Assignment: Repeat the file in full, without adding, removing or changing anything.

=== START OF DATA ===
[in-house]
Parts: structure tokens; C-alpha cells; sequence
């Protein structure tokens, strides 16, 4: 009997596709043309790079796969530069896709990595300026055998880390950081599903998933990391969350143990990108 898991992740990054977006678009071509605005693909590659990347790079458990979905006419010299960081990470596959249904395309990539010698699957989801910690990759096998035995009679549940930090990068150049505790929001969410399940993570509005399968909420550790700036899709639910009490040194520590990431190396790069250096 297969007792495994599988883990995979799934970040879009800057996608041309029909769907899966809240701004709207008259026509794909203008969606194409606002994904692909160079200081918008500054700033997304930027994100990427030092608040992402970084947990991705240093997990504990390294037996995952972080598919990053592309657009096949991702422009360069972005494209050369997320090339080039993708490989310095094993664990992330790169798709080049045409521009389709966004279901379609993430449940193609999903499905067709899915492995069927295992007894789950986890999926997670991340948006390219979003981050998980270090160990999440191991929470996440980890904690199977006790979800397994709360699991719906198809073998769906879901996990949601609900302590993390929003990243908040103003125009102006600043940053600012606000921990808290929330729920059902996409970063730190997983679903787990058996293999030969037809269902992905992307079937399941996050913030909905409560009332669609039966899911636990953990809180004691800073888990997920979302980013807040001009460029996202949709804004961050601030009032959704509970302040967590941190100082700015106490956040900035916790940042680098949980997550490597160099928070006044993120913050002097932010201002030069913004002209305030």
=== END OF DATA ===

[in-house]
Parts: structure tokens; C-alpha cells; sequence
């Protein structure tokens, strides 16, 4: 009997596709043309790079796969530069896709990595300026055998880390950081599903998933990391969350143990990108 898991992740990054977006678009071509605005693909590659990347790079458990979905006419010299960081990470596959249904395309990539010698699957989801910690990759096998035995009679549940930090990068150049505790929001969410399940993570509005399968909420550790700036899709639910009490040194520590990431190396790069250096 297969007792495994599988883990995979799934970040879009800057996608041309029909769907899966809240701004709207008259026509794909203008969606194409606002994904692909160079200081918008500054700033997304930027994100990427030092608040992402970084947990991705240093997990504990390294037996995952972080598919990053592309657009096949991702422009360069972005494209050369997320090339080039993708490989310095094993664990992330790169798709080049045409521009389709966004279901379609993430449940193609999903499905067709899915492995069927295992007894789950986890999926997670991340948006390219979003981050998980270090160990999440191991929470996440980890904690199977006790979800397994709360699991719906198809073998769906879901996990949601609900302590993390929003990243908040103003125009102006600043940053600012606000921990808290929330729920059902996409970063730190997983679903787990058996293999030969037809269902992905992307079937399941996050913030909905409560009332669609039966899911636990953990809180004691800073888990997920979302980013807040001009460029996202949709804004961050601030009032959704509970302040967590941190100082700015106490956040900035916790940042680098949980997550490597160099928070006044993120913050002097932010201002030069913004002209305030």